Positive week for Target Corporation (NYSE:TGT) institutional investors who lost 21% over the past year
A look at the shareholders of Target Corporation (NYSE:TGT) can tell us which group is most powerful. The group holding the most number of shares in the company, around 81% to be precise, is institutions. In other words, the group stands to gain the most (or lose the most) from their investment into the company.
Institutional investors would appreciate the 3.2% increase in share prices last week, given their one-year returns have been disappointing at 21%.
In the chart below, we zoom in on the different ownership groups of Target.
Check out our latest analysis for Target
What Does The Institutional Ownership Tell Us About Target?
Many institutions measure their performance against an index that approximates the local market. So they usually pay more attention to companies that are included in major indices.
Target already has institutions on the share registry. Indeed, they own a respectable stake in the company. This implies the analysts working for those institutions have looked at the stock and they like it. But just like anyone else, they could be wrong. If multiple institutions change their view on a stock at the same time, you could see the share price drop fast. It's therefore worth looking at Target's earnings history below. Of course, the future is what really matters.
Institutional investors own over 50% of the company, so together than can probably strongly influence board decisions. Hedge funds don't have many shares in Target. Looking at our data, we can see that the largest shareholder is The Vanguard Group, Inc. with 9.3% of shares outstanding. In comparison, the second and third largest shareholders hold about 8.2% and 7.4% of the stock.
After doing some more digging, we found that the top 25 have the combined ownership of 51% in the company, suggesting that no single shareholder has significant control over the company.
Researching institutional ownership is a good way to gauge and filter a stock's expected performance. The same can be achieved by studying analyst sentiments. There are a reasonable number of analysts covering the stock, so it might be useful to find out their aggregate view on the future.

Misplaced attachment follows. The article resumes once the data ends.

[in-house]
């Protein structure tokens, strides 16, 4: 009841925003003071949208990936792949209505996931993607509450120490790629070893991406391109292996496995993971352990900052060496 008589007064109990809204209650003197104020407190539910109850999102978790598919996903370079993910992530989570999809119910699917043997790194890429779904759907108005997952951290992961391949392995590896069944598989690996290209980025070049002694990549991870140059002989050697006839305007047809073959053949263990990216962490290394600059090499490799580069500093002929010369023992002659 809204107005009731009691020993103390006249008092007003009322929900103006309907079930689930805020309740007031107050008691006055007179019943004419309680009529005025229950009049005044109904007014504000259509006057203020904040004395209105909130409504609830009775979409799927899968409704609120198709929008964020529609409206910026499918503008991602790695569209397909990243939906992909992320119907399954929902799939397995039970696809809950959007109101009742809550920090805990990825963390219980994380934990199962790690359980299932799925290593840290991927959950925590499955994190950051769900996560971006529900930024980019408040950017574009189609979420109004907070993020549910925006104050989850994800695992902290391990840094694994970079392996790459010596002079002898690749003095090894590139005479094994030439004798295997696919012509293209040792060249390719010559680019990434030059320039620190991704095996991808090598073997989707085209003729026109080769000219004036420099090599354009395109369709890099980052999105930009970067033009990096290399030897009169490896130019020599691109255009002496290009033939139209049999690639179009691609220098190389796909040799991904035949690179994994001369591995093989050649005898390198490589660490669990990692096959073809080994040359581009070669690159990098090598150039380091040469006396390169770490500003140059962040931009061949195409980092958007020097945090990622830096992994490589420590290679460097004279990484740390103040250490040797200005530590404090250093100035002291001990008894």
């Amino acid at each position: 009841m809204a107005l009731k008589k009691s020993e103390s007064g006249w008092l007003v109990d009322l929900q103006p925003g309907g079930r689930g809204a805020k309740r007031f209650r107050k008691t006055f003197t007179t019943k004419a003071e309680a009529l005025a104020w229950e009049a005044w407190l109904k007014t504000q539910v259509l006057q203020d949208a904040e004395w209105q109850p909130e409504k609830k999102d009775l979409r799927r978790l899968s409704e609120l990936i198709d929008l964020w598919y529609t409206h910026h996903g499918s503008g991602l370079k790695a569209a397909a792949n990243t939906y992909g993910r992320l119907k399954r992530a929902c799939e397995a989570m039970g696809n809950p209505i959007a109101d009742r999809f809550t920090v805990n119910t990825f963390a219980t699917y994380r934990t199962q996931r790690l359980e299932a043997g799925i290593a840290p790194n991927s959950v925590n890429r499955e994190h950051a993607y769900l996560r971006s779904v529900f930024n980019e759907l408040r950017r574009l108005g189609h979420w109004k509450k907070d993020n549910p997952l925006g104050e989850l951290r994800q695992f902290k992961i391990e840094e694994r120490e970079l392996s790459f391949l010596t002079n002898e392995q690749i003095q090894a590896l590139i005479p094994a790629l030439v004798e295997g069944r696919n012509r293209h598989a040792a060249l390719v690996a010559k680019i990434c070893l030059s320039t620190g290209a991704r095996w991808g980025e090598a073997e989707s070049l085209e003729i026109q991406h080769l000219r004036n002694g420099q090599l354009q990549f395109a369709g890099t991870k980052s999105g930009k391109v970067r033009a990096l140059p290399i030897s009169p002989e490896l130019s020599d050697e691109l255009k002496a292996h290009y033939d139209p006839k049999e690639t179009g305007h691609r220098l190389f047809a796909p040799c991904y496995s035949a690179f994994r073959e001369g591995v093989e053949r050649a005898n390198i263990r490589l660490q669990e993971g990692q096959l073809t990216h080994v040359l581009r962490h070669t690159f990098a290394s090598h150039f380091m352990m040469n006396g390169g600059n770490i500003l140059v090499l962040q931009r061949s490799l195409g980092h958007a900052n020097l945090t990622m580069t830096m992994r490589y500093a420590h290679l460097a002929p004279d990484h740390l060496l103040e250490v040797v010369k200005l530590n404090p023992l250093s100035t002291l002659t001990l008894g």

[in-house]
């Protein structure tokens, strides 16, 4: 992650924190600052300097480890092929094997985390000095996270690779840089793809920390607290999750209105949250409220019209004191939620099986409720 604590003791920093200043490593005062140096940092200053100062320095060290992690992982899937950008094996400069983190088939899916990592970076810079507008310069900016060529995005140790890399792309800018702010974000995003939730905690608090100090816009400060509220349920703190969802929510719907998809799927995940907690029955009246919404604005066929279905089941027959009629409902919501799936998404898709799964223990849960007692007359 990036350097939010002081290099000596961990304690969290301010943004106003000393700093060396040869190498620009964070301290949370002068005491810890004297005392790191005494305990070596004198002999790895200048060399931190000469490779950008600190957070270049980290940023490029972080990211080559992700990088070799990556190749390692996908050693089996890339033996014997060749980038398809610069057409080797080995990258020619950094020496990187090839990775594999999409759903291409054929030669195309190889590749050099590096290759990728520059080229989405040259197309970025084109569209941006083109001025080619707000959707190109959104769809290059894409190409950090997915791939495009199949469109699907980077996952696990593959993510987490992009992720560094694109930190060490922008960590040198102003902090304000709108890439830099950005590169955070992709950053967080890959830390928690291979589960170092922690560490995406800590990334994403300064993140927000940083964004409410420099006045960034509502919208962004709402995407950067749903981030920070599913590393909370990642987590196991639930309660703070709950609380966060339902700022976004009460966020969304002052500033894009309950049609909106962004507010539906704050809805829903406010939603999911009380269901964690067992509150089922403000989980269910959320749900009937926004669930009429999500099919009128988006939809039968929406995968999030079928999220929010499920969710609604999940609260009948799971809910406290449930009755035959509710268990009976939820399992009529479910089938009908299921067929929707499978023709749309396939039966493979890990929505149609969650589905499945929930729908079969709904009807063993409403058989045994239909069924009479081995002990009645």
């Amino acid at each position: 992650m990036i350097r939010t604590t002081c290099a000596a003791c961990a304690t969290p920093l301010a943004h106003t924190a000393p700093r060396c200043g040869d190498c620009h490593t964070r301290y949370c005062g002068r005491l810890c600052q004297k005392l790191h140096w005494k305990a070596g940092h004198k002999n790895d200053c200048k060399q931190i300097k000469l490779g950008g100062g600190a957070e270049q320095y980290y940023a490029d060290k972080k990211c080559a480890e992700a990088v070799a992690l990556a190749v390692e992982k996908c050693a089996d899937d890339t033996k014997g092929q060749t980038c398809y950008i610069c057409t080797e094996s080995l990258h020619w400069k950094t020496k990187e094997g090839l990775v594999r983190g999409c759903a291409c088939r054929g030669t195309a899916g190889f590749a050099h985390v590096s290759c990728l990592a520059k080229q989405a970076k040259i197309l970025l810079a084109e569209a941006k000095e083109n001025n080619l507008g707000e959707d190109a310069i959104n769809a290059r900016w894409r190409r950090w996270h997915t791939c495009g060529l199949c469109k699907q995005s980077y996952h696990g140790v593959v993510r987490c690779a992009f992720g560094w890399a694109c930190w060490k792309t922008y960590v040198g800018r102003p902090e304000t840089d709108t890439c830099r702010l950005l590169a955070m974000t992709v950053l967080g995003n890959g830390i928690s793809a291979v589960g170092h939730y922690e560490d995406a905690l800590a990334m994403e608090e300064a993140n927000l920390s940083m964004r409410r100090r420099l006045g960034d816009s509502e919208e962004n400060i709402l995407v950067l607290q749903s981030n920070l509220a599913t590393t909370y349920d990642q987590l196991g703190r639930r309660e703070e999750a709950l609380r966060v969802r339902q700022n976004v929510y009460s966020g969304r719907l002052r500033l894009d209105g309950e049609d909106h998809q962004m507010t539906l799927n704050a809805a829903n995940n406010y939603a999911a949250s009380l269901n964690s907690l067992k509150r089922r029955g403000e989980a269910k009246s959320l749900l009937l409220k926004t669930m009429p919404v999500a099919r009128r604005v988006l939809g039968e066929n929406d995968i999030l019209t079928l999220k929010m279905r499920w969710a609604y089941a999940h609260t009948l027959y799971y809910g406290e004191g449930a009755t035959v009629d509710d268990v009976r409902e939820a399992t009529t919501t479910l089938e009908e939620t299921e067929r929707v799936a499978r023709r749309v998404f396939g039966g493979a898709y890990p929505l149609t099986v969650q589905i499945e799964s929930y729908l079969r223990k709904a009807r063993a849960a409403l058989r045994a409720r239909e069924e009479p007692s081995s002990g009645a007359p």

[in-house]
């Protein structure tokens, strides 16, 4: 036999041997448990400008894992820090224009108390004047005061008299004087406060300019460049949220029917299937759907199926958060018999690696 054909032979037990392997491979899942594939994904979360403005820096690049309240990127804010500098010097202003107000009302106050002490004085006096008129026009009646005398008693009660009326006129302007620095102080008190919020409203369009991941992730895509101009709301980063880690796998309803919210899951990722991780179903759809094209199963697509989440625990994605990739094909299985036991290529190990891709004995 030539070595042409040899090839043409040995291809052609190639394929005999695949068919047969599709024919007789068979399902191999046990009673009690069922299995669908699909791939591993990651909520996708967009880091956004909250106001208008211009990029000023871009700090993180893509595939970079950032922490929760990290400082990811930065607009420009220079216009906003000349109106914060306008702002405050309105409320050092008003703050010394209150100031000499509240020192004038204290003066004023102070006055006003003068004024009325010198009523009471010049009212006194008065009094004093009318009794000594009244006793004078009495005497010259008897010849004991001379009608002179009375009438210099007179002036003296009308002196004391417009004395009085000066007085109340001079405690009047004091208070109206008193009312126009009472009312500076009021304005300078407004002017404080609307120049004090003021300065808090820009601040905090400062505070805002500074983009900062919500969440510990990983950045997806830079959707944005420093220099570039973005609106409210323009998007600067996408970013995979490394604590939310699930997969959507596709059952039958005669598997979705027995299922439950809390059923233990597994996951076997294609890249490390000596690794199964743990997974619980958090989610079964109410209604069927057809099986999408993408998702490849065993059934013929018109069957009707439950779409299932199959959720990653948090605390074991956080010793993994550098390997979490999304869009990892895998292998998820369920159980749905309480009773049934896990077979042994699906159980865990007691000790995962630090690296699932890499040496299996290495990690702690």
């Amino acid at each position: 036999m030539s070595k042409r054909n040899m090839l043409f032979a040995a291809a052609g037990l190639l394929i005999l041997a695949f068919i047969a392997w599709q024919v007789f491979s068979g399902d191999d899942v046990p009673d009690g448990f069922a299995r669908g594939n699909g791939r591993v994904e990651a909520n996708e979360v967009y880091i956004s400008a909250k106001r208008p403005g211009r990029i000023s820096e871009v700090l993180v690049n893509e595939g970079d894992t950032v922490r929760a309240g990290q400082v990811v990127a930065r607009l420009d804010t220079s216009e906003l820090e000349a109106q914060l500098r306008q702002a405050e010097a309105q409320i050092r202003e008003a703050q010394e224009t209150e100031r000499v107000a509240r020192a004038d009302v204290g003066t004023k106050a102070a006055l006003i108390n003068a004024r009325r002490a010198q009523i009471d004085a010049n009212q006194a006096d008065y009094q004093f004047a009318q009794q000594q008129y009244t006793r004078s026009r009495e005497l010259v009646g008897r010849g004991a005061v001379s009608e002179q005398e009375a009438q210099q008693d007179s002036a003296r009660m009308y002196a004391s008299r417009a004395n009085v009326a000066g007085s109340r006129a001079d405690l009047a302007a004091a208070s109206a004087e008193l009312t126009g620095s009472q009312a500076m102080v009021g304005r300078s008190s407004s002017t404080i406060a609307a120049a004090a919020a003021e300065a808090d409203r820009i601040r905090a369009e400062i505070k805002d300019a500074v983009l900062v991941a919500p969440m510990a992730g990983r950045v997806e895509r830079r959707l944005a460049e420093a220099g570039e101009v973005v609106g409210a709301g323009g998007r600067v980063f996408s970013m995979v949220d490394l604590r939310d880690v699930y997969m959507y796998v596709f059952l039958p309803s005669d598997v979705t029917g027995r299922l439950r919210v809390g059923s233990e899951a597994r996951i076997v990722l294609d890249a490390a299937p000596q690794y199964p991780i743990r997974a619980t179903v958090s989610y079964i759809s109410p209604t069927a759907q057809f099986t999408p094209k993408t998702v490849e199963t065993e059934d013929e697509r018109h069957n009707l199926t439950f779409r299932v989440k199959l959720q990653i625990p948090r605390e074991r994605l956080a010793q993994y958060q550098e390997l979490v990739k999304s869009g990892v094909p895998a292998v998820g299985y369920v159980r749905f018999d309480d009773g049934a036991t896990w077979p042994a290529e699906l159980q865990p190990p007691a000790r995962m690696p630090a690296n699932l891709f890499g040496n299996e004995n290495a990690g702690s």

Insider Ownership Of Target
While the precise definition of an insider can be subjective, almost everyone considers board members to be insiders. The company management answer to the board and the latter should represent the interests of shareholders. Notably, sometimes top-level managers are on the board themselves.
I generally consider insider ownership to be a good thing. However, on some occasions it makes it more difficult for other shareholders to hold the board accountable for decisions.
Our data suggests that insiders own under 1% of Target Corporation in their own names. It is a very large company, so it would be surprising to see insiders own a large proportion of the company. Though their holding amounts to less than 1%, we can see that board members collectively own US$165m worth of shares (at current prices). In this sort of situation, it can be more interesting to see if those insiders have been buying or selling.
General Public Ownership
With a 19% ownership, the general public, mostly comprising of individual investors, have some degree of sway over Target. While this group can't necessarily call the shots, it can certainly have a real influence on how the company is run.
It's always worth thinking about the different groups who own shares in a company. But to understand Target better, we need to consider many other factors. Take risks for example - Target has 4 warning signs (and 1 which is concerning) we think you should know about.
But ultimately it is the future, not the past, that will determine how well the owners of this business will do. Therefore we think it advisable to take a look at this free report showing whether analysts are predicting a brighter future.
NB: Figures in this article are calculated using data from the last twelve months, which refer to the 12-month period ending on the last date of the month the financial statement is dated. This may not be consistent with full year annual report figures.
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This article by Simply Wall St is general in nature. We provide commentary based on historical data and analyst forecasts only using an unbiased methodology and our articles are not intended to be financial advice. It does not constitute a recommendation to buy or sell any stock, and does not take account of your objectives, or your financial situation. We aim to bring you long-term focused analysis driven by fundamental data. Note that our analysis may not factor in the latest price-sensitive company announcements or qualitative material. Simply Wall St has no position in any stocks mentioned.
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